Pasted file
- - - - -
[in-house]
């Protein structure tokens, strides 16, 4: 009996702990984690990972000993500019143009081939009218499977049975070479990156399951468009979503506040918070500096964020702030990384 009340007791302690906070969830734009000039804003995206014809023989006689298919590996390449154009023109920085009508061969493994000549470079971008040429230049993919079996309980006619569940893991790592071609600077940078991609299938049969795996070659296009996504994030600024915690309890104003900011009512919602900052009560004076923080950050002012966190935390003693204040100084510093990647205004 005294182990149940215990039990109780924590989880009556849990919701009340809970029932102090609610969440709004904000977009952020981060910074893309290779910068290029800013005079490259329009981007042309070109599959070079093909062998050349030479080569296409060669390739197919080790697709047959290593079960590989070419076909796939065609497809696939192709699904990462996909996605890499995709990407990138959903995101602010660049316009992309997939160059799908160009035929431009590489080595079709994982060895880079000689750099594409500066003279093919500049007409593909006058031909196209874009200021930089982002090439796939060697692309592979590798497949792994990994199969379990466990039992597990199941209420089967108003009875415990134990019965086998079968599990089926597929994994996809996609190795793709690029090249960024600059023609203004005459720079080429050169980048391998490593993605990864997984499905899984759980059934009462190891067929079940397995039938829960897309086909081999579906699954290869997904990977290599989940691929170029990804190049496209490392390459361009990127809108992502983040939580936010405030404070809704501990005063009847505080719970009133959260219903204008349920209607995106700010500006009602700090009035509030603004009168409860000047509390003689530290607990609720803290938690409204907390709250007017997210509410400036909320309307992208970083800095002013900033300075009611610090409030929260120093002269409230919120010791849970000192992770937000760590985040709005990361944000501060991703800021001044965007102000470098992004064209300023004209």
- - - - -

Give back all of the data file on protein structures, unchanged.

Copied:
[in-house]
């Protein structure tokens, strides 16, 4: 009996702990984690990972000993500019143009081939009218499977049975070479990156399951468009979503506040918070500096964020702030990384 009340007791302690906070969830734009000039804003995206014809023989006689298919590996390449154009023109920085009508061969493994000549470079971008040429230049993919079996309980006619569940893991790592071609600077940078991609299938049969795996070659296009996504994030600024915690309890104003900011009512919602900052009560004076923080950050002012966190935390003693204040100084510093990647205004 005294182990149940215990039990109780924590989880009556849990919701009340809970029932102090609610969440709004904000977009952020981060910074893309290779910068290029800013005079490259329009981007042309070109599959070079093909062998050349030479080569296409060669390739197919080790697709047959290593079960590989070419076909796939065609497809696939192709699904990462996909996605890499995709990407990138959903995101602010660049316009992309997939160059799908160009035929431009590489080595079709994982060895880079000689750099594409500066003279093919500049007409593909006058031909196209874009200021930089982002090439796939060697692309592979590798497949792994990994199969379990466990039992597990199941209420089967108003009875415990134990019965086998079968599990089926597929994994996809996609190795793709690029090249960024600059023609203004005459720079080429050169980048391998490593993605990864997984499905899984759980059934009462190891067929079940397995039938829960897309086909081999579906699954290869997904990977290599989940691929170029990804190049496209490392390459361009990127809108992502983040939580936010405030404070809704501990005063009847505080719970009133959260219903204008349920209607995106700010500006009602700090009035509030603004009168409860000047509390003689530290607990609720803290938690409204907390709250007017997210509410400036909320309307992208970083800095002013900033300075009611610090409030929260120093002269409230919120010791849970000192992770937000760590985040709005990361944000501060991703800021001044965007102000470098992004064209300023004209």